The engine may be equipped with a controllable valvetrain operative to adjust openings and closings of intake and exhaust valves of each of the cylinders, including any one or more of valve timing, phasing (i.e., timing relative to crank angle and piston position), and magnitude of lift of valve openings. One exemplary system includes variable cam phasing, which is applicable to compression-ignition engines, spark-ignition engines, and homogeneous-charge compression ignition engines.

The control module 5 is preferably a general-purpose digital computer generally comprising a microprocessor or central processing unit, storage mediums comprising non-volatile memory including read only memory (ROM) and electrically programmable read only memory (EPROM), random access memory (RAM), a high speed clock, analog to digital (A/D) and digital to analog (D/A) circuitry, and input/output circuitry and devices (I/O) and appropriate signal conditioning and buffer circuitry. The control module has a set of control algorithms, comprising resident program instructions and calibrations stored in the non-volatile memory and executed to provide the respective functions of each computer. The algorithms are typically executed during preset loop cycles such that each algorithm is executed at least once each loop cycle. Algorithms are executed by the central processing unit and are operable to monitor inputs from the aforementioned sensing devices and execute control and diagnostic routines to control operation of the actuators, using preset calibrations. Loop cycles are typically executed at regular intervals, for example each 3.125, 6.25, 12.5, 25 and 100 milliseconds during ongoing engine and vehicle operation. Alternatively, algorithms may be executed in response to occurrence of an event. Event-based algorithms and engine operation include pressure monitoring from the combustion sensor 30, wherein measurements are taken corresponding to each tooth passing on the crank wheel 26. Thus, when the crank wheel comprises a 60-2 wheel, combustion sensing occurs each six degrees of crankshaft rotation, with one tooth and measurement corresponding to crank setting at 0 TDC for each piston.

The control module 5 executes algorithmic code stored therein to control the aforementioned actuators to control engine operation, including throttle position, fuel injection mass and timing, EGR valve position to control flow of recirculated exhaust gases, glow-plug operation, and control of intake and/or exhaust valve timing, phasing, and lift, on systems so equipped. The control module is adapted to receive input signals from the operator (e.g., a throttle pedal position and a brake pedal position) to determine the operator torque request, To_req, and from the sensors indicating the engine speed (RPM) and intake air temperature (Tin), and coolant temperature and other ambient conditions. The control module 5 determines instantaneous control settings for fuel injection mass and timing, EGR valve position, and, intake and exhaust valve phasing and lift set points from lookup tables in memory.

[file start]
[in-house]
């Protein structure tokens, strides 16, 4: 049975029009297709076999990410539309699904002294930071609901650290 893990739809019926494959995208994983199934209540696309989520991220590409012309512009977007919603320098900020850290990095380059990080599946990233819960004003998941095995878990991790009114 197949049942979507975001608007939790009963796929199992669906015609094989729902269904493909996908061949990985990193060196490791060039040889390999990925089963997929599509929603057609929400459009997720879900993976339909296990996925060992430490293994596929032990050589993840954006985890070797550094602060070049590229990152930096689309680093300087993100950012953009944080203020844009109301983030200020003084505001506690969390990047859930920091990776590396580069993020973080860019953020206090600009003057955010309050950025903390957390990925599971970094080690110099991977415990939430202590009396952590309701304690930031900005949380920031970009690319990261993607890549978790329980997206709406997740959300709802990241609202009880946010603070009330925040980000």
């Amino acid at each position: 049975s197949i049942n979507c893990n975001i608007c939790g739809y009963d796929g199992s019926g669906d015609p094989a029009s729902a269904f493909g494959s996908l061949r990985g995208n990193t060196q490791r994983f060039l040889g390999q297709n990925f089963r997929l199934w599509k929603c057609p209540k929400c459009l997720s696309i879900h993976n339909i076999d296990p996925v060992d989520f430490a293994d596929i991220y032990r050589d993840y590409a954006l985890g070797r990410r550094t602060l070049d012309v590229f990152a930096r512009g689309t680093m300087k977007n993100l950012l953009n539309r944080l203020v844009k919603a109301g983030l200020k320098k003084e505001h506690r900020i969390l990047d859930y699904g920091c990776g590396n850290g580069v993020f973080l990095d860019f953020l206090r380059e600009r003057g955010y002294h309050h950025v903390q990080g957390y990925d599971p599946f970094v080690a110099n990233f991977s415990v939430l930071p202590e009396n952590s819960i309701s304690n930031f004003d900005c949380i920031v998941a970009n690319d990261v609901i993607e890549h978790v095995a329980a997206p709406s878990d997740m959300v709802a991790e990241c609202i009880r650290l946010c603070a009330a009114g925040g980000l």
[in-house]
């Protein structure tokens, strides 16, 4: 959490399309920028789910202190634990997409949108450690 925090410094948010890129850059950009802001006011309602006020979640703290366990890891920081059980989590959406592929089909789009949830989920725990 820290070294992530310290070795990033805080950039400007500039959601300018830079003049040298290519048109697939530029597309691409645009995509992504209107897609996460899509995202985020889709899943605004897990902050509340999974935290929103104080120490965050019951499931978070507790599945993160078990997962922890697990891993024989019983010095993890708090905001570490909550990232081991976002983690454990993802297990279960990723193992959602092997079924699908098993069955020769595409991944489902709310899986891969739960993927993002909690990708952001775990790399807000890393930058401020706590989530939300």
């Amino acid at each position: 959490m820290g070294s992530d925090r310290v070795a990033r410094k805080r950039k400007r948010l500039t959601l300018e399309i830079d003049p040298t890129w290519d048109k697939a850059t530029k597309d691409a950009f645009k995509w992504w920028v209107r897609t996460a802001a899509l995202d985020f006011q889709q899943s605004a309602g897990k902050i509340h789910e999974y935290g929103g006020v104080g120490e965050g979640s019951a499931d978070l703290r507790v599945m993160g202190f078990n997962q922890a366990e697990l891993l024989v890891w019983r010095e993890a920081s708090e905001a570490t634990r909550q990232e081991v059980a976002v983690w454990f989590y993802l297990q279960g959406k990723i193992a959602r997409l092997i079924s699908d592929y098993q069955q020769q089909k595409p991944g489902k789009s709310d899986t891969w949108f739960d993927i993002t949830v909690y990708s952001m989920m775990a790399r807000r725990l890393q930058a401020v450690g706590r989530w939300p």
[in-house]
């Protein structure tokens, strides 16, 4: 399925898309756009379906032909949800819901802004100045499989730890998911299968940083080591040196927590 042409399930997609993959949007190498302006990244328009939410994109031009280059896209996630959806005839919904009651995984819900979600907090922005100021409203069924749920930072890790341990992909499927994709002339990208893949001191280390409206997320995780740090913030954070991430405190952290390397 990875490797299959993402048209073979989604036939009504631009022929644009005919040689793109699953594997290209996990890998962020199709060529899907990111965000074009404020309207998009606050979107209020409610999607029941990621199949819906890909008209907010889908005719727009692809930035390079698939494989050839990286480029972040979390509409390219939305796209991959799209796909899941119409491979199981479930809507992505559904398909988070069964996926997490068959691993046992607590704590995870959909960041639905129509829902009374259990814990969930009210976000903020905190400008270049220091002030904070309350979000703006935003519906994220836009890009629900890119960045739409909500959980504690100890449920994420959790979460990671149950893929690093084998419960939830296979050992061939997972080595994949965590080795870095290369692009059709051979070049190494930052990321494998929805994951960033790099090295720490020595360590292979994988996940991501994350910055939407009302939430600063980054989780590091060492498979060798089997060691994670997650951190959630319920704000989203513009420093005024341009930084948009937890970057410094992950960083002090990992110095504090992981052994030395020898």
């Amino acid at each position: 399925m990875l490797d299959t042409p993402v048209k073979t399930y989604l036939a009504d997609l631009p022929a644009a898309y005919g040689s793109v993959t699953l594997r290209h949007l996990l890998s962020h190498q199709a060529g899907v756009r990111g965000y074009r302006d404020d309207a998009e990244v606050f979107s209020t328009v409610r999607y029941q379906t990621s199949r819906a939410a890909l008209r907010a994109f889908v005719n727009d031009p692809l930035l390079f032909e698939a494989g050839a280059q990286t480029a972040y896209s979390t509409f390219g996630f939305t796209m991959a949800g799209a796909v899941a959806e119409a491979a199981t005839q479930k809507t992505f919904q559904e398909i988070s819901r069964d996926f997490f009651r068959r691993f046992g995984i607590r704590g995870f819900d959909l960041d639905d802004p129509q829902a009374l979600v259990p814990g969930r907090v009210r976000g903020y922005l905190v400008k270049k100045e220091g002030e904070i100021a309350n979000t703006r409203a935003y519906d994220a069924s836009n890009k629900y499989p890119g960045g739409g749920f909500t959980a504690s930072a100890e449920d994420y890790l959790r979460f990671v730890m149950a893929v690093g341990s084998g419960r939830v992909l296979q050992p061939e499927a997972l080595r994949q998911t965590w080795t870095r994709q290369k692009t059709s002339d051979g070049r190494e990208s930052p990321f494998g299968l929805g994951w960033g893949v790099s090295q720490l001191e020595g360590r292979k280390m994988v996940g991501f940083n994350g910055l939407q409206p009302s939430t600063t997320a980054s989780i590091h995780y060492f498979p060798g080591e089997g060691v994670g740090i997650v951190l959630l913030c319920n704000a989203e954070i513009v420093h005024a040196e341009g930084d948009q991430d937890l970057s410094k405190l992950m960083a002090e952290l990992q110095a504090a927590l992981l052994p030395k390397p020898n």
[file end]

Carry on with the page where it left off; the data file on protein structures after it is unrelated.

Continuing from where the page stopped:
The invention described herein comprises a method for controlling operation of an internal combustion engine operating lean of stoichiometry, e.g., the engine described hereinabove with reference to FIG. 1. The fuel injectors directly inject a first, pilot mass of fuel and a second, main mass of fuel into each of the cylinders during each cycle. The pressure sensing devices monitor in-cylinder pressure in each cylinder during ongoing operation, preferably every three or six degrees of crank rotation in this embodiment. The first mass of fuel is injected into each of the cylinders, and a cylinder pressure ratio is determined for each cylinder immediately subsequent to injecting the first mass of fuel, preferably based upon the monitored pressure at a predetermined appropriate crank angle. The monitored pressure and the cylinder pressure ratio are preferably determined after an elapsed period of time sufficient to accommodate ignition delay of the injected first mass fuel. The second, main mass of fuel is injected into the cylinder in due course, according to predetermined calibrations. The first mass of fuel injected into the cylinder is adjusted to increase or decrease the first pilot mass of fuel injected during a subsequent cycle, based upon the determined cylinder pressure ratio. This is now described in detail.

Pressure ratios are determined during ongoing operation at each measurement of the cylinder pressure. A pressure ratio comprises a ratio of measured pressure when the engine is firing, compared to a pressure in the cylinder with the engine motoring, i.e., not fueled, at the specific crank angle. An exemplary method for determining a pressure ratio comprises using the first law of thermodynamics, written for a constant property mixture, as in Eq. 1, to calculate a pressure ratio at a crank angle, ca: